Towards the end of his life he "gave up working on mainstream comics and turned to an ascetic lifestyle that excluded the luxuries of running water and electricity, painting huge oil paintings with apocalyptic motifs and hardcore porn comics for his own pleasure".[11] For Maurović, candaulism was said to be “not an individual excess but an obsession that preoccupies all his pornographic comics. Only the men to which the husband exposes his wife differ- but it is desirable that they should be as ugly, wild, dirty, proscribed, and socially unacceptable as possible, to make the transgression even greater and the humiliation even more powerful. In order to emphasize all the more the power of the sexual instinct that drives the actors and crushes prohibition.”[10]

Andrija Maurović died in Zagreb, and was buried in the Mirogoj cemetery. Although it may not be possible to fully reconstruct Maurović's political beliefs, his basic attitude is considered identical with that of his comics heroes, and this is the victory of justice and freedom.[12]

Stari Mačak[edit]

Maurović began his best known series centered around the eponymous character Stari Mačak (Old Tom-cat) in 1937.[13][14][15] The series together with its characters were created in collaboration with journalist Franjo Fuis, who detested adaptations, opting instead for an original series. The character "Stari Mačak" was first introduced in Gospodar Zlatnih Bregova (Master of the Golden Hills, January, 1937) as an elderly wanderer who lost his memories after a tragic accident. The work was first serialized in magazine "Novosti", and subsequently in comics magazine "Mickey Strip" under the name Crni Jahač (Dark Rider, 1938). He is not a typical Western hero, as Maurović sought inspiration from his daily acquaintances, basing Stari Mačak on a construction worker he frequently met at a pub in Ilica street.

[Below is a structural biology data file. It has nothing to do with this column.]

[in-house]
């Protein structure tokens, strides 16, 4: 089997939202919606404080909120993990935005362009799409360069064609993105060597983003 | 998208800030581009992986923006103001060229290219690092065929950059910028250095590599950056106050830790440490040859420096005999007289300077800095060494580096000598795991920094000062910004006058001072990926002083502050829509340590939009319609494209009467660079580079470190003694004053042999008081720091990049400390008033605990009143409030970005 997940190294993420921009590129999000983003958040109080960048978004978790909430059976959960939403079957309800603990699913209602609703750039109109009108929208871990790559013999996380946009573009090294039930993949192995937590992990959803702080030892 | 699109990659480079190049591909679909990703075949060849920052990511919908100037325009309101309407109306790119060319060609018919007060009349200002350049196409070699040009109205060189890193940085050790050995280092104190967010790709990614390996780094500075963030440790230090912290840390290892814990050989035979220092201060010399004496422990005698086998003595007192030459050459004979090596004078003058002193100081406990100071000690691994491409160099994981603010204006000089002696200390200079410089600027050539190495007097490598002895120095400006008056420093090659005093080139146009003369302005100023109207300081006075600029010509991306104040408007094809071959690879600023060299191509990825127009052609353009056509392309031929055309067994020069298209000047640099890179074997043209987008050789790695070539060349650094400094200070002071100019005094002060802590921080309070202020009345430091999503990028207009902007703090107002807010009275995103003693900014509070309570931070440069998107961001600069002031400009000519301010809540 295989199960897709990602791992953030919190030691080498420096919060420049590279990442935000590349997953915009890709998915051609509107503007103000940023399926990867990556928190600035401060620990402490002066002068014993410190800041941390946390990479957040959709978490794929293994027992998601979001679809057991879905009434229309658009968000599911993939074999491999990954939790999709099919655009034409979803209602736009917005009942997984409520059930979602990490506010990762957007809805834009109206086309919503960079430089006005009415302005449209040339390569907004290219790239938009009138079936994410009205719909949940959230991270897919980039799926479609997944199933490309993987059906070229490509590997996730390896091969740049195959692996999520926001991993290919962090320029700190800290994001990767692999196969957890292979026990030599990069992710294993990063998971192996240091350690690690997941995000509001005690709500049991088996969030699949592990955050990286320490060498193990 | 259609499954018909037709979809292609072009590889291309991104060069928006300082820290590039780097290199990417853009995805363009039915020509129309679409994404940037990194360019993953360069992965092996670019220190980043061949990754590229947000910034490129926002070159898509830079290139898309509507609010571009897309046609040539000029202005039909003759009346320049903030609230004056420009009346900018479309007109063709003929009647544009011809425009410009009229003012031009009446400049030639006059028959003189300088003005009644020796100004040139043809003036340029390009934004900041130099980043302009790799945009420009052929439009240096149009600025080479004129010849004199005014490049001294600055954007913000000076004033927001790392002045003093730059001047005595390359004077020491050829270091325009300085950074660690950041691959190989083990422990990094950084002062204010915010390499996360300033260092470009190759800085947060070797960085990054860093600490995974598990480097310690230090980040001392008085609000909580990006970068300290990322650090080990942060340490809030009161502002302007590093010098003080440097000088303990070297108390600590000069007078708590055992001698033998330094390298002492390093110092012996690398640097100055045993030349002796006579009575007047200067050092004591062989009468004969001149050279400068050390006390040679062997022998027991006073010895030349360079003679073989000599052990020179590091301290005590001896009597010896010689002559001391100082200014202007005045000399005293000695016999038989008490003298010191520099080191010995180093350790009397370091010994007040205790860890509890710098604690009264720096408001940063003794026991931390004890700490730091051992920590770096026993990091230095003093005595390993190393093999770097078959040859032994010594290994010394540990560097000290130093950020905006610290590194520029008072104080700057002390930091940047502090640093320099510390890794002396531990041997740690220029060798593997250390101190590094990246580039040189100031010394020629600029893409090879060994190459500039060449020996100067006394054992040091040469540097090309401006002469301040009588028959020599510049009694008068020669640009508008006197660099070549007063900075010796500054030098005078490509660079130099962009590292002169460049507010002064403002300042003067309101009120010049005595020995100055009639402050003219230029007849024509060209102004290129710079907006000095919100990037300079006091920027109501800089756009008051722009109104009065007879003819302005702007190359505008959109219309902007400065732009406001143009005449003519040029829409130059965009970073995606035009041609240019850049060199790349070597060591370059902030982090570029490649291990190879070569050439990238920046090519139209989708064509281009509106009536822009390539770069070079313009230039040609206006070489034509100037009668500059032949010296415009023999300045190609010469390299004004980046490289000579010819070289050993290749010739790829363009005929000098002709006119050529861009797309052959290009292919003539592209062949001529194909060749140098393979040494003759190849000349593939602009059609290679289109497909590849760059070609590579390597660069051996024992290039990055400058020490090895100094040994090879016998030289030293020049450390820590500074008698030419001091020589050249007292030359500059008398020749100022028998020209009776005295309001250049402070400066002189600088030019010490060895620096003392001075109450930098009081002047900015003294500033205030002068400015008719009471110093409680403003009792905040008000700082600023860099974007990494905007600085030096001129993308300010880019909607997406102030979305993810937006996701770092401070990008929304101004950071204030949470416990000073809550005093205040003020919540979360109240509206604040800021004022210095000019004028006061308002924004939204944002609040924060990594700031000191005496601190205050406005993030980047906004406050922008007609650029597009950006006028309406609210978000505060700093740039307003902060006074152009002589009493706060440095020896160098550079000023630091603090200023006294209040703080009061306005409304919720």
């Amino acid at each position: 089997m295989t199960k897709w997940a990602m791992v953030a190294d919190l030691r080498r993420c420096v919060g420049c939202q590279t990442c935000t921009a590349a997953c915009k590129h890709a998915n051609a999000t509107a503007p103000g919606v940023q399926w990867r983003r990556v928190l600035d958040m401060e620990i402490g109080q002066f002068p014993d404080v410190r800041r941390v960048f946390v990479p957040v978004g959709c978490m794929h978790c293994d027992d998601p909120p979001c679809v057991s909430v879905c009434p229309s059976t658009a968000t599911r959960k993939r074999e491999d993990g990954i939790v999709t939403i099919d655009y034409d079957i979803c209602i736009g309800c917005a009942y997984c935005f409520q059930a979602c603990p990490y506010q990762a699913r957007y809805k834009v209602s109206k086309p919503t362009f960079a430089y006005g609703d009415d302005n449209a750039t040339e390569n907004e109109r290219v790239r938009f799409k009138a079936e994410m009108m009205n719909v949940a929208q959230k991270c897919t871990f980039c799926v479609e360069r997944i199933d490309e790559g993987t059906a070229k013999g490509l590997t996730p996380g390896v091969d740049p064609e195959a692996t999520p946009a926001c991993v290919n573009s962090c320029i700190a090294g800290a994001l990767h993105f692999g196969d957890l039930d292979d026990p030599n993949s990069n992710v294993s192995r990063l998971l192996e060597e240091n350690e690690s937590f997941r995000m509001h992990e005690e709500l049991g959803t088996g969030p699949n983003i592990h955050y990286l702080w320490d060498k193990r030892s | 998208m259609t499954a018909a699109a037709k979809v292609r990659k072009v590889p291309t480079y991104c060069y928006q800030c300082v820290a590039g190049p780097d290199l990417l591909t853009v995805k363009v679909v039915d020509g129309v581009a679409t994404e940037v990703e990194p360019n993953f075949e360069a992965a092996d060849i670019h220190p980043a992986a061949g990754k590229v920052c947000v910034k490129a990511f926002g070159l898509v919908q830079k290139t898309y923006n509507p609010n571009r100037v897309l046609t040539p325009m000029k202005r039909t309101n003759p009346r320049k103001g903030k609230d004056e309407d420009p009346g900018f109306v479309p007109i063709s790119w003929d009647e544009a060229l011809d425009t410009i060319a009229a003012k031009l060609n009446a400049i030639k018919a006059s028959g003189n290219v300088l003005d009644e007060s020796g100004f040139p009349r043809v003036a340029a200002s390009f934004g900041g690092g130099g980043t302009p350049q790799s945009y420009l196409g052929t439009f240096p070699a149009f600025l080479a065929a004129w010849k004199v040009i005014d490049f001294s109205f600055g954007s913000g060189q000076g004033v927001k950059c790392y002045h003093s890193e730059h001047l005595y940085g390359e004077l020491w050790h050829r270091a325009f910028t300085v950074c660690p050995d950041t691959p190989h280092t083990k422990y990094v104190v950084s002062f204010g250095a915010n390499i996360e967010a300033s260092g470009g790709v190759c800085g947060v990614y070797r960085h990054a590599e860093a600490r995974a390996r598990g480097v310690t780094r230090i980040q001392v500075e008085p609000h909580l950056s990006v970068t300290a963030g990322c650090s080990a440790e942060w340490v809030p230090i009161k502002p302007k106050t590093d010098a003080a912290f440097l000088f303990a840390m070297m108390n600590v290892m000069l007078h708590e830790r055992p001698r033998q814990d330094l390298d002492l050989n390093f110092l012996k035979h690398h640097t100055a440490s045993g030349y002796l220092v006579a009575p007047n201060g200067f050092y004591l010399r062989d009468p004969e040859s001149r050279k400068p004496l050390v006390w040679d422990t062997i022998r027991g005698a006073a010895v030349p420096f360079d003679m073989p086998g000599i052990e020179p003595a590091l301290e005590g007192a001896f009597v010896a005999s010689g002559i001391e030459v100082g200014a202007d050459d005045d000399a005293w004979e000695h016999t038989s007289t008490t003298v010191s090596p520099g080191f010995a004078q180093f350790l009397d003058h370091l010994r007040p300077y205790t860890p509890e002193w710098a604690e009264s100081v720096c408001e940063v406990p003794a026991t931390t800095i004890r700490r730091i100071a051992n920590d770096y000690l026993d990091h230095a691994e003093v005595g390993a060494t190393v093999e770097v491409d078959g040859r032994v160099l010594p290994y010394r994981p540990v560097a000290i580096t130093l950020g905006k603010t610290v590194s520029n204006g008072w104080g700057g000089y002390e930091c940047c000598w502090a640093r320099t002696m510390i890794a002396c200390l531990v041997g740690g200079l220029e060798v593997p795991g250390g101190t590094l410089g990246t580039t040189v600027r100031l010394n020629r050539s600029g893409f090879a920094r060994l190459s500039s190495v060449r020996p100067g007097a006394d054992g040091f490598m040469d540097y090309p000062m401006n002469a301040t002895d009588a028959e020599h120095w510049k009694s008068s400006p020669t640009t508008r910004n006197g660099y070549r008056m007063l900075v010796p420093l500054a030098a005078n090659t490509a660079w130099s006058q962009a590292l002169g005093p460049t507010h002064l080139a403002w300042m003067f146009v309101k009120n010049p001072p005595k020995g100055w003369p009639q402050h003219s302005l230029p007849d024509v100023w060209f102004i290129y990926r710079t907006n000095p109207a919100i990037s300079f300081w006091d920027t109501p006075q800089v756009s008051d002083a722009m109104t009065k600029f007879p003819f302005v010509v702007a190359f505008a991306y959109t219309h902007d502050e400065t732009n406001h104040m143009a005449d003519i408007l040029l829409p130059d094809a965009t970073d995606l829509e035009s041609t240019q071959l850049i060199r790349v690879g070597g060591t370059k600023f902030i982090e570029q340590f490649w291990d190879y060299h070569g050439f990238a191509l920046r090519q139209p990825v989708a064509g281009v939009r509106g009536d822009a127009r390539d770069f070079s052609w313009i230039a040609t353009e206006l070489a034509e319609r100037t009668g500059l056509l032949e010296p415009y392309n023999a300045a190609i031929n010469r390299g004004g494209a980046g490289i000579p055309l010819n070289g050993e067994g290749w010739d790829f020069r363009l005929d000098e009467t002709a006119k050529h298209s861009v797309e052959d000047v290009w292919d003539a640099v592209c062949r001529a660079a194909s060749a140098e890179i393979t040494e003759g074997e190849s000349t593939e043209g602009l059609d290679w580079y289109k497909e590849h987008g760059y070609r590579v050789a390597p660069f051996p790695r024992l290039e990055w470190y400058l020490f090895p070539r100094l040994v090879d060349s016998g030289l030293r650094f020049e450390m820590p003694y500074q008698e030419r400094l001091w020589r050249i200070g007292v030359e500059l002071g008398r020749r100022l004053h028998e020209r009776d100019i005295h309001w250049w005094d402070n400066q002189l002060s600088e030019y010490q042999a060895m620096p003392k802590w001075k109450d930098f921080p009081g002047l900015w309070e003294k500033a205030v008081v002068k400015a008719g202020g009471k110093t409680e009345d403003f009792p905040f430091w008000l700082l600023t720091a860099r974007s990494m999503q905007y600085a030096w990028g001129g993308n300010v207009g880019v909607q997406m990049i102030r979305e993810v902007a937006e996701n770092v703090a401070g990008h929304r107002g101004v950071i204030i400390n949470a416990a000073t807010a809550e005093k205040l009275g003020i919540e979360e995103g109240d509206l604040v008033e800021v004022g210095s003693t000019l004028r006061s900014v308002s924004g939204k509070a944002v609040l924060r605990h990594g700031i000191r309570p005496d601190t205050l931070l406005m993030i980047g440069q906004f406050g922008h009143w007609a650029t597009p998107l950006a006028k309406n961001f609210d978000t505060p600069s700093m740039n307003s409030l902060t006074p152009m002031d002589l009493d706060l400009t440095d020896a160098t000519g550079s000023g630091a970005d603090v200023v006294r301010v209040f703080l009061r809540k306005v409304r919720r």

This was quickly followed by Sablast Zelenih Močvara (Spook of The Green Swamps), where Stari Mačak was joined by wandering poet Polagana Smrt (Slow Death), along with his parrot Penelope and his horse Tulip. Posljednja pustolovina Starog Mačka (Old cat's last adventure), was published in volumes from November 1 until December 27 of 1937.[16]